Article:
But Hickerson was far from done. She described in intricate detail the Samaritan woman’s consternation as Jesus asked her questions and then revealed all the things He knew about her, telling her she would never be thirsty if she drank the living water He was offering.
“Jesus is talking about so much more than water,” Hickerson said.
Hickerson noted that the Samaritan woman had her own “that just happened” moment when Jesus told her He was the Messiah, resulting in the remarkable transformation detailed in John 4:39:
Many of the Samaritans from that town believed in Him because of the woman’s testimony, “He told me everything I ever did.”
We can follow their lead, or we can try to fill our deepest needs with quick fixes – substance abuse, rushed intimacy or being consumed with image or control or approval.
“We end up thirsty again,” Hickerson said.
She reminded her listeners of the words in Jeremiah 2:13 …
“My people have committed two sins:
They have forsaken Me,
the spring of living water,
and have dug their own cisterns,
broken cisterns that cannot hold water.”
… and of what is offered in Psalm 130:7:
Israel, put your hope in the Lord,
for with the Lord is unfailing love
and with Him is full redemption.
But Hickerson had one more staccato-like passage to share as she talked about the full redemption Jesus offers. This time, she demonstrated what He has done for so many famous people in the Bible:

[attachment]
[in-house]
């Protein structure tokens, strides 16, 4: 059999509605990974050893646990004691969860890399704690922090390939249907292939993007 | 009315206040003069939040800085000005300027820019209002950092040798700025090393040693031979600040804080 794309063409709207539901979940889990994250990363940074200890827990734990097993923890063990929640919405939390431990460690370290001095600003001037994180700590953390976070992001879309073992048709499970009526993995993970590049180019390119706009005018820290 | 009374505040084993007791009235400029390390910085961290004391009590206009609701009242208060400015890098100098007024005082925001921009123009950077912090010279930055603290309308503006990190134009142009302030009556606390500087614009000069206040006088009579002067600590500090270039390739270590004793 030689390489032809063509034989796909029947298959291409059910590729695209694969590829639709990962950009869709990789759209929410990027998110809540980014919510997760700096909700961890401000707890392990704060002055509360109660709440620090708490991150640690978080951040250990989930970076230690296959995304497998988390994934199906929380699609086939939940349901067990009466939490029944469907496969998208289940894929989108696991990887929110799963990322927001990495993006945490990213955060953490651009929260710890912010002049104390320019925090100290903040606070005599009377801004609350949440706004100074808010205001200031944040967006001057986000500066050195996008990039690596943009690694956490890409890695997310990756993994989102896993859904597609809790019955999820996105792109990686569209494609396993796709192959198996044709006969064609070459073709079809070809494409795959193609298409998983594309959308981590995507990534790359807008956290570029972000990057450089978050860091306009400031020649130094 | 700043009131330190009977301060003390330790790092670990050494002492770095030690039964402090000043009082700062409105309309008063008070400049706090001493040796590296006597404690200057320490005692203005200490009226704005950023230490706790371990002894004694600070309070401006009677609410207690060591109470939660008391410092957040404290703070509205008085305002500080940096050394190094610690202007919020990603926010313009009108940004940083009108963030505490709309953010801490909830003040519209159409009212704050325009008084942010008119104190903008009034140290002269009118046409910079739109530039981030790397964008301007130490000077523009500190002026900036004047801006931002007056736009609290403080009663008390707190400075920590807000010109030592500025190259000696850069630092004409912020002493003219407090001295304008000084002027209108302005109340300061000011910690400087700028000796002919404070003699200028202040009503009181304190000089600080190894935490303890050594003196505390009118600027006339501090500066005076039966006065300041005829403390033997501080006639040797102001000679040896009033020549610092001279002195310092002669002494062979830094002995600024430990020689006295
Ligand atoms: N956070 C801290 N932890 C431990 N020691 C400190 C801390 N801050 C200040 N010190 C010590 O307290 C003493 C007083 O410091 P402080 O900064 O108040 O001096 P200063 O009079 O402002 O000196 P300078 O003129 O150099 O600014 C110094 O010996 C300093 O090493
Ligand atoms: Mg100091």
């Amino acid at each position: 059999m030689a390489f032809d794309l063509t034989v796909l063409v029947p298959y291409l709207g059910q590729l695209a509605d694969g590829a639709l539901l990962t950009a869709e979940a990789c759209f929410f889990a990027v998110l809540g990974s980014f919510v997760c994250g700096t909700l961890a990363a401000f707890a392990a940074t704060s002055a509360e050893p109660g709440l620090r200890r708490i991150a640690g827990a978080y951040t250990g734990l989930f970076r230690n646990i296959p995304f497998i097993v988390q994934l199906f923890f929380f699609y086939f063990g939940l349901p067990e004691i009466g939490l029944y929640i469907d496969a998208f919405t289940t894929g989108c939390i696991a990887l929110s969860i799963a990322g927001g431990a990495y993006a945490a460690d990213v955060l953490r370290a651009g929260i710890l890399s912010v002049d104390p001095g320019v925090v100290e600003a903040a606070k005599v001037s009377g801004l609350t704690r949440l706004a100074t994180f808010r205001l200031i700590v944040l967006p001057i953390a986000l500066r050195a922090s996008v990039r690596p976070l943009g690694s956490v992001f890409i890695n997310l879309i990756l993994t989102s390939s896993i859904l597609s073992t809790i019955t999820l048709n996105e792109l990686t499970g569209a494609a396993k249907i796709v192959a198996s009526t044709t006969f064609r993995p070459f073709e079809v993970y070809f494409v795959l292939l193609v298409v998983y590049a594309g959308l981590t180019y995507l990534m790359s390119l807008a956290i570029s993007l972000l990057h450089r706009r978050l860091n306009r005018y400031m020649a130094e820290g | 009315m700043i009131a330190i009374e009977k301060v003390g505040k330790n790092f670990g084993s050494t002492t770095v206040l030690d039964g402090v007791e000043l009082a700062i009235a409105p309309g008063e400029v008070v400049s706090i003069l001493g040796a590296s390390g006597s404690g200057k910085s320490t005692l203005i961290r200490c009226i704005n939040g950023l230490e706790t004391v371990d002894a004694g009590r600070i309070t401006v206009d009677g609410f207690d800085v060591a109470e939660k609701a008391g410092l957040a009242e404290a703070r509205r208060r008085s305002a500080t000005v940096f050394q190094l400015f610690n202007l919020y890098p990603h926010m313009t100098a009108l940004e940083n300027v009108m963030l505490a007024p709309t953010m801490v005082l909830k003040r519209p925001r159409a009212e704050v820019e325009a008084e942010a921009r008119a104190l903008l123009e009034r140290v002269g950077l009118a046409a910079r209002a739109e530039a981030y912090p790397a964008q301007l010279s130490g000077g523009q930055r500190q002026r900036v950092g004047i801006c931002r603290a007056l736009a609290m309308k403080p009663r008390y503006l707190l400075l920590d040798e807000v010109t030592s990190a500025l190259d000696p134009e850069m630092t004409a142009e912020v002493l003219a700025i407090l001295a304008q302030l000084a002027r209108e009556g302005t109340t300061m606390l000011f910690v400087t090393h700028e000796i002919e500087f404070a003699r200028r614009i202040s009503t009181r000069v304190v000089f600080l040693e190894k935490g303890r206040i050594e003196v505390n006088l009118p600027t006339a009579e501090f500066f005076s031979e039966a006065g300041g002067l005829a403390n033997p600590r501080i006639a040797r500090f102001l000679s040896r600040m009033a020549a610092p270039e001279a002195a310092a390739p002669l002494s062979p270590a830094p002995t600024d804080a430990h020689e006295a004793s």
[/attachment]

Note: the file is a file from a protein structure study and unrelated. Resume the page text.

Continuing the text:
“I’m telling you right now, if you let Him, He can transform your test into a testimony, your mess into a message and your misery into a ministry. It is all over Scripture. Time and time again, God chose unlikely people to bring about amazing good.
“Noah got drunk, and Abraham was too old, and Jacob was a liar, and Joseph was abused and abandoned, and Moses had a speech impediment, and Gideon was afraid, and Rahab was a prostitute.
“David had an affair, and then he murdered somebody to cover it up. Jonah ran from God. John the Baptist was flat-out weird. And Martha worried too much. And Paul persecuted the church. And Peter denied knowing Jesus. And Lazarus was dead.
“And still Jesus said, ‘You.’ I’ve got plans for you. I’ve got a purpose for you. I want to use … your … life.”
More applause. And then a final message from Hickerson:
“Man, if you’re sitting here thinking about broken promises and rebellion and all the mistakes you’ve made and how you’ve got to get life back together on your own first before you can ever go to God, don’t believe that lie because Jesus can redeem any life.
“And today or tonight or this week, as you turn to Jesus, whenever you do that, it can be a ‘that just happened’ moment for you. And if it is, it won’t be the last because doing life with Jesus is ongoing transformation where over and over we’re like, ‘Whoa, did that just happen?’”
Contact Rick Vacek at (602) 639-8203 or [email protected].
To hear the music of the Worship team and Jodi Hickerson’s talk in its entirety, click here.
The Gathering (7 p.m. Tuesday, Antelope Gymnasium): Worship Night
Next Chapel speaker (11 a.m. Monday): Brian Hommel, Unlimited Potential